A Mom's Guide to Saving on Groceries

 
 

I read statements by moms of young children all the time that go something like this: “You have to TRAIN your child to like vegetables.” Almost without exception, these moms have very young children. To make matters worse, they are hearing this from scientists and experts, so of course, it must be true. Some of it is, but those scientists never met MY kids.

Mine are really spaced out. I have a 17 year-old, an 8 year-old, and a 2 year-old. My toddler is not very picky at all, and will eat vegetables, because I always provide them. Sound familiar? Well, that was what I thought, too, twelve years ago.

And then my firstborn, at the ripe old age of 5, suddenly decided he hated melted cheese. What child doesn’t like melted cheese? Regular cheese was fine. You just couldn’t melt it. You should have seen the looks I got when I had to order our pizza. Half without cheese. For the child. Didn’t he know he was supposed to demand cheese pizza?

Now, he’s a foodie, like me. And he shares my philosophy: Most Problems Can be Solved With Cheese. I almost gave him a wheel of cheese for Christmas last year, but decided in favor of his arteries and gave him something else. And he loves sardines and anchovies. Blech! How did that happen? I had nothing to do with that…

At the moment, my eight year -old is just starting to eat french fries. Hates corn, and mashed potatoes. Apparently nobody filled him in on the “Universal Kid’s Code of Favorite Kid Foods,” either. And for you young mothers out there, let me just say he loved those things when he was two.


The only vegetable I can get him to eat is olives, and that’s a fruit. I think I’m making a breakthrough on broccoli, though. Really, he does eat vegetables all the time; he either doesn’t know it, or can’t get around it. Like the chopped spinach that’s in a lot of my food, and is too small to pick out.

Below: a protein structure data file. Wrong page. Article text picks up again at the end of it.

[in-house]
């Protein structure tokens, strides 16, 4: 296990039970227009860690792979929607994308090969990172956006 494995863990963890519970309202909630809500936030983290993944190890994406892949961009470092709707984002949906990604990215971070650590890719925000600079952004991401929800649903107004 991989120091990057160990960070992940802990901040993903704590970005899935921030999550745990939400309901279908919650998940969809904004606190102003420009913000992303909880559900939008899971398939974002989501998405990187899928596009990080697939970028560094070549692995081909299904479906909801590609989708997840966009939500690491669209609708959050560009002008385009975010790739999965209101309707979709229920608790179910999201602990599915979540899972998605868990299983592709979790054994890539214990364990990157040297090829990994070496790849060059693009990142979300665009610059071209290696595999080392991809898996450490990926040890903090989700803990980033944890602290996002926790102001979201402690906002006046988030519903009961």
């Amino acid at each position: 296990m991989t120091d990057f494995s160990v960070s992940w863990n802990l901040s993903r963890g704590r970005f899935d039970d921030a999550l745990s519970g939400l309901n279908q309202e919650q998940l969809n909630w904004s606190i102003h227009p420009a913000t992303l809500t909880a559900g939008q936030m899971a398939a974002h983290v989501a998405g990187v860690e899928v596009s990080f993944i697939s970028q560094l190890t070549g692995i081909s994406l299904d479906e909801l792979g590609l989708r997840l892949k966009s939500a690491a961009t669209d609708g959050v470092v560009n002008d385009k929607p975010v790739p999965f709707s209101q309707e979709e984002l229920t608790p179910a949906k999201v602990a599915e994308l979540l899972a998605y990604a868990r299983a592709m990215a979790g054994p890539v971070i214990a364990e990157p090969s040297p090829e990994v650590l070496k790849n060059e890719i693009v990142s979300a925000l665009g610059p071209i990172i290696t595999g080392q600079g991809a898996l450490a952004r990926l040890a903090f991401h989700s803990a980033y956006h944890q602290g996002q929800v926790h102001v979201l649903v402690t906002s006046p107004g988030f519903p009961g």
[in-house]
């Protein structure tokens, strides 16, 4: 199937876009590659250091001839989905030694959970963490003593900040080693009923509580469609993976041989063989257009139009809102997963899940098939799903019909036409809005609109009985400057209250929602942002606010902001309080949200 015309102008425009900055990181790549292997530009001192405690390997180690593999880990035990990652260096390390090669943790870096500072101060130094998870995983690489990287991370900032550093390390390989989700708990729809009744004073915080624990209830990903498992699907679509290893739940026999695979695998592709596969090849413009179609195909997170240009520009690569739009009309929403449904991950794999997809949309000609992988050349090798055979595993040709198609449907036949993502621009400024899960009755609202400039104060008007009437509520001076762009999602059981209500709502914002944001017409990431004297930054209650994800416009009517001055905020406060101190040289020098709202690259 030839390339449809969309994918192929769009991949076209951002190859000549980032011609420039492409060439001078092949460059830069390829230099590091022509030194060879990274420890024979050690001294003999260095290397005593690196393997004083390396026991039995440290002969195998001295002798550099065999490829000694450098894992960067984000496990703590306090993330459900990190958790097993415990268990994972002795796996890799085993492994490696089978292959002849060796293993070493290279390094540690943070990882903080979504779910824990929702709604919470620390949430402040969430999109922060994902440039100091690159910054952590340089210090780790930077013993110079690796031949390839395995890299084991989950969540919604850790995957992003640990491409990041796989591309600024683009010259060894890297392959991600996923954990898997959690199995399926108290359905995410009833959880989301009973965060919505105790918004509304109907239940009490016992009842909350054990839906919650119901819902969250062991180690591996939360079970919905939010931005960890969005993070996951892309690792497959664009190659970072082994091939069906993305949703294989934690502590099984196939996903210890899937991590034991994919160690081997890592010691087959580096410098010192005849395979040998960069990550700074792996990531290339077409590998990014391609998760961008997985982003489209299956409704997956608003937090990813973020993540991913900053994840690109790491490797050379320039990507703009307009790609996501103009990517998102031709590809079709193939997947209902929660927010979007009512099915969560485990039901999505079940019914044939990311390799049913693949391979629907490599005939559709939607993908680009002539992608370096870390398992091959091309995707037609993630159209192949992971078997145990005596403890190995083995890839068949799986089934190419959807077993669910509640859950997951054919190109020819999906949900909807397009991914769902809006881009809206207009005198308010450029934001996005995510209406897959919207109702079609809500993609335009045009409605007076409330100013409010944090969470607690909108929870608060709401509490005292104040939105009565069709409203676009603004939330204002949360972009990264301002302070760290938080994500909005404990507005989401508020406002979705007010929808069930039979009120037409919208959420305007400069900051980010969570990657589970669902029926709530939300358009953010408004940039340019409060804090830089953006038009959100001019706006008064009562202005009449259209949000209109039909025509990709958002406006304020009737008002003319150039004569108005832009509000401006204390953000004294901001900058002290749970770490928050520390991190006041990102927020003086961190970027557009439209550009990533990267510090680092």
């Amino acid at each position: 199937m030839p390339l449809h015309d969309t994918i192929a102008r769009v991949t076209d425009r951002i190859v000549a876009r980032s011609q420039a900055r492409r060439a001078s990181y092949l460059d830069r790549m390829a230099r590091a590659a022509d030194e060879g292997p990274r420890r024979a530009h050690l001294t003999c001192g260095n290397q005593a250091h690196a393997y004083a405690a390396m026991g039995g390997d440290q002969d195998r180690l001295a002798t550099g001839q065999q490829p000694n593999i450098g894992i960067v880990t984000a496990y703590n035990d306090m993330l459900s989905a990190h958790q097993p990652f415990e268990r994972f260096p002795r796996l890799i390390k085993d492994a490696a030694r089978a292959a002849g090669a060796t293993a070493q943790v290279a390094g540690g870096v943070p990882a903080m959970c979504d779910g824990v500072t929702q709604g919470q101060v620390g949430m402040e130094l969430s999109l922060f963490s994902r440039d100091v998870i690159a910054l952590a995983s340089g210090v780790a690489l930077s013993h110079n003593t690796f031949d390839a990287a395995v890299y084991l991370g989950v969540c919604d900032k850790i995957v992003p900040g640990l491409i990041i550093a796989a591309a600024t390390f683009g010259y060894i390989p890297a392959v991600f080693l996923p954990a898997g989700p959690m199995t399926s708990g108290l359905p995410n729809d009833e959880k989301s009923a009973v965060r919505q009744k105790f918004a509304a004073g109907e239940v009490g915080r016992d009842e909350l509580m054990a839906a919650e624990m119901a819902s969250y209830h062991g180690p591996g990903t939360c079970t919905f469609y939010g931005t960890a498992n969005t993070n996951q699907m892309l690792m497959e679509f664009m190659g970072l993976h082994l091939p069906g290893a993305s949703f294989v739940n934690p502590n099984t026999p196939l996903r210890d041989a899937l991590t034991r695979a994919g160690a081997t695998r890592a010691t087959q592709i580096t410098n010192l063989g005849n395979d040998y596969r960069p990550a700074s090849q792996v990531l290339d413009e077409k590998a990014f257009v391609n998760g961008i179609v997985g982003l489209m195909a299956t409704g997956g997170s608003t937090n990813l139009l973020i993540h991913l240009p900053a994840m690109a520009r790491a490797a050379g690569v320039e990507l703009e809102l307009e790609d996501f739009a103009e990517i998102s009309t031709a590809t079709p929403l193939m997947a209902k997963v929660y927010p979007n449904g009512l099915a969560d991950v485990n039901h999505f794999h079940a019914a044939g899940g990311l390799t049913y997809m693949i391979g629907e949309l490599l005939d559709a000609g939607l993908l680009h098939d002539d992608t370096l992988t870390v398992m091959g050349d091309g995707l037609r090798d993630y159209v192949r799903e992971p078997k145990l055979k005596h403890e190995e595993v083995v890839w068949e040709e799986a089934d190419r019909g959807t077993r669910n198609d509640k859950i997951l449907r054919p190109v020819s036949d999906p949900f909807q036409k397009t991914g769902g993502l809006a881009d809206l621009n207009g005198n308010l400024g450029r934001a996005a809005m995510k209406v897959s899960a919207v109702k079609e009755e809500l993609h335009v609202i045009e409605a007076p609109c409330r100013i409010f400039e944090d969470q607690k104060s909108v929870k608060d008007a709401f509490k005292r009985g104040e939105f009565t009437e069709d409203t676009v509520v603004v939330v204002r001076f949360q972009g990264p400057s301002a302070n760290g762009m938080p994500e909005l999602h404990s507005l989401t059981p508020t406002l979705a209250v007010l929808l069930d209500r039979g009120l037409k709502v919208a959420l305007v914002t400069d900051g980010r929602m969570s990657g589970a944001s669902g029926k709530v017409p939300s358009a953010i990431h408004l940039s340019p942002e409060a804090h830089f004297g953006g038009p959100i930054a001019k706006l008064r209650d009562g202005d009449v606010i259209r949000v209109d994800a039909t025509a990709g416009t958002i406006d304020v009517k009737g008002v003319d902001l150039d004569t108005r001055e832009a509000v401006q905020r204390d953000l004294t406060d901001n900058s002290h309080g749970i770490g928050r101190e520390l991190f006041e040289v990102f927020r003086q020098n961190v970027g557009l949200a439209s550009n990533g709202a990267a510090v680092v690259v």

Somewhere in my memory banks was the knowledge that taste buds change. I decided to look it up, and I found what I think may be the answer: Taste buds change every 5 to 7 years. Which explains why this seems to happen between the ages of 5 and 7 with my kids, anyway. What about yours? Any comments?

Here’s a short article:

http://en.allexperts.com/q/Science-Kids-3250/Science-9.htm

Then there is that indefinable individuality factor, the “I can do it myself” phase that means your child’s sudden dislike of broccoli may have absolutely nothing to do with food at all. If your child suddenly gives you a hard time at meals, you may be engaging in a power struggle. And guess what?

There exists all sorts of advice on this subject. The only advice I can give you is that you will suffer, because you can’t win. Even if you win, you lose. I hate that. I’ve been there, and I think I’m finally over that particular hump. But I must have tried a zillion different tactics, read almost as many articles. Good luck! I’m not smart enough to give you advice, and I don’t have a finger to point with, so I’m just going to pretend like I’m successful. Humor me, ok?  Anyway, it seems to be working.

In the meantime, just keep telling yourself it’s just a phase (that can last for years…). And keep shoveling the veggies at them, both incognito and otherwise. Most likely, if kids are required to taste vegetables at least periodically, they will like most of them eventually. A healthy lifestyle and diet really will become a part of their grown-up lives if you make it part of their lives as children
Just don’t make the assumption that it will be easy.